Administrative Law & Regulation Practice Group Podcast
In his new book, Is Administrative Law Unlawful?, Professor Philip Hamburger answers the provocative question posed in his title in the affirmative. Rather than accepting administrative law as a novel power necessitated by modern society, he locates its origins in the medieval and early modern English tradition of royal prerogative and traces resistance to administrative law from the Middle Ages to the present. Medieval parliaments periodically tried to confine the Crown to governing through regular law, but the most effective response was the seventeenth-century development of English constitutional law, which concluded that the government could rule only through the law of the land and the courts, not through administrative edicts. Although the United States Constitution pursued this conclusion even more vigorously, administrative power reemerged in the Progressive and New Deal Eras. Since then, Professor Hamburger argues, administrative law has returned American government and society to precisely the sort of consolidated or absolute power that the U.S. Constitution — and constitutions in general — were designed to prevent.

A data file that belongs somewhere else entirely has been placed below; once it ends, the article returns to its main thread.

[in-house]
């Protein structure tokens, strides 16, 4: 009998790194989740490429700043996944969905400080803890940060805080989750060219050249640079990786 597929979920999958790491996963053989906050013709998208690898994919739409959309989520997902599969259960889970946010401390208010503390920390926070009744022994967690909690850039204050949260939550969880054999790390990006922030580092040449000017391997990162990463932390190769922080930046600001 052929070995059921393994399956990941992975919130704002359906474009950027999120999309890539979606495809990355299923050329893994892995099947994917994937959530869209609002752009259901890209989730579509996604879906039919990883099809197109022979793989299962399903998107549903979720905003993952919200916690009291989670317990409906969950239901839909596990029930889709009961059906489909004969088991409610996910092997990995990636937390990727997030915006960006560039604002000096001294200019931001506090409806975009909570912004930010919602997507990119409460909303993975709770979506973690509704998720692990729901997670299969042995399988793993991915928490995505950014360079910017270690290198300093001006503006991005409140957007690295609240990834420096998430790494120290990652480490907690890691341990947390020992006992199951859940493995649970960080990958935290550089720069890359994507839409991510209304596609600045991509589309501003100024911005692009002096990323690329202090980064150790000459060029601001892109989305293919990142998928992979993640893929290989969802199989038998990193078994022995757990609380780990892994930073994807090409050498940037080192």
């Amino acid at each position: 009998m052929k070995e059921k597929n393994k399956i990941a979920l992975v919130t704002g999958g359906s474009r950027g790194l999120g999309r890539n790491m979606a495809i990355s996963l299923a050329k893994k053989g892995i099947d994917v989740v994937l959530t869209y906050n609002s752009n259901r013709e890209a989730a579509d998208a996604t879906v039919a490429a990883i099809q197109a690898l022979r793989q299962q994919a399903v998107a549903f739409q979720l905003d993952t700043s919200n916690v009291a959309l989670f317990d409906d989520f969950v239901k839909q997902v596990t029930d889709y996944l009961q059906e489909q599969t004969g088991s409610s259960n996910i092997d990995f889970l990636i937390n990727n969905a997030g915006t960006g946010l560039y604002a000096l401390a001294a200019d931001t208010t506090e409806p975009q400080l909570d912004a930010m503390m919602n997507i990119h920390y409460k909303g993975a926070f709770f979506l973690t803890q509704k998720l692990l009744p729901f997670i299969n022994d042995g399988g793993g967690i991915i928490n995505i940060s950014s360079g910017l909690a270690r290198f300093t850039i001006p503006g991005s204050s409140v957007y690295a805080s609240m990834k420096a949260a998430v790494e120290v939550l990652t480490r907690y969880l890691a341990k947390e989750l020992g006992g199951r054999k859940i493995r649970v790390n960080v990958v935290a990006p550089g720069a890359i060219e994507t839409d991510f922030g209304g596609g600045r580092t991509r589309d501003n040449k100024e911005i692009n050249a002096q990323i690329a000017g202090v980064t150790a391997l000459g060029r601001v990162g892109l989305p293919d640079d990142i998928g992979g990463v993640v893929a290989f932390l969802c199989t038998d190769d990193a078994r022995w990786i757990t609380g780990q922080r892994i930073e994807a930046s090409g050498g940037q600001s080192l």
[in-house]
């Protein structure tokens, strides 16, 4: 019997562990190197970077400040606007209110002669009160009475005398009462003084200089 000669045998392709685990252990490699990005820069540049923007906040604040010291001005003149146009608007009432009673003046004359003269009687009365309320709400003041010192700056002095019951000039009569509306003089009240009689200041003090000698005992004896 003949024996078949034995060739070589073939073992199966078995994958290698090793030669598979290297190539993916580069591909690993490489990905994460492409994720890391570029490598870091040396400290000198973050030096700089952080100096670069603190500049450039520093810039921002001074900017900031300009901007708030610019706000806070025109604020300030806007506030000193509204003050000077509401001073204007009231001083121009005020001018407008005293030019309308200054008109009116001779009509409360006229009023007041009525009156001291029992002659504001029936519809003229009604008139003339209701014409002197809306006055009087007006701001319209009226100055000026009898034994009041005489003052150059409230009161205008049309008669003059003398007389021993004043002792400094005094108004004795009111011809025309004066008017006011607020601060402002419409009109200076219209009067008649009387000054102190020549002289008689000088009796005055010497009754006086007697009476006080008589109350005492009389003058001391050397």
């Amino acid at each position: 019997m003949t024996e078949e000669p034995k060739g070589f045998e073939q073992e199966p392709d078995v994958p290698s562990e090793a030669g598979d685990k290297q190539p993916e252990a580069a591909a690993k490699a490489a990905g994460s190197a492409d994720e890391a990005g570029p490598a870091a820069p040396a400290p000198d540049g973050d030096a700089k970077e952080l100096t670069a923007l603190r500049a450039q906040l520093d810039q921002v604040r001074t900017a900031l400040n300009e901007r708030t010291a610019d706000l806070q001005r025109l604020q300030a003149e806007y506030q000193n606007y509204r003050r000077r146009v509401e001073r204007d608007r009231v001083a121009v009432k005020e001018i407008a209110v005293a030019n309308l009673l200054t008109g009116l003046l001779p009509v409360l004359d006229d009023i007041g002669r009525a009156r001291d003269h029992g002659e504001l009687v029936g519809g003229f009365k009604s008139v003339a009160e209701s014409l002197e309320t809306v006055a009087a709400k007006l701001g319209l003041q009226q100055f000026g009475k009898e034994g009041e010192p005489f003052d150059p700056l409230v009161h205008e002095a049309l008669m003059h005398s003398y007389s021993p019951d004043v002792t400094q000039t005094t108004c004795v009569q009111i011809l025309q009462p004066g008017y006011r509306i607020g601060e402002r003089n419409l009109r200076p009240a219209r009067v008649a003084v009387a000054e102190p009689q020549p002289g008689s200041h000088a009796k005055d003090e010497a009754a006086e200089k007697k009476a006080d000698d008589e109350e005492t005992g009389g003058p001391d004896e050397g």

Professor Hamburger joined us on a Teleforum conference call to discuss his new book, with additional commentary from Adam White. Mr. White’s recent review of the book for the Wall Street Journal is available here.
Professional Responsibility & Legal Education Practice Group Podcast
- Prof. Philip A. Hamburger, Maurice and Hilda Friedman Professor of Law, Columbia Law School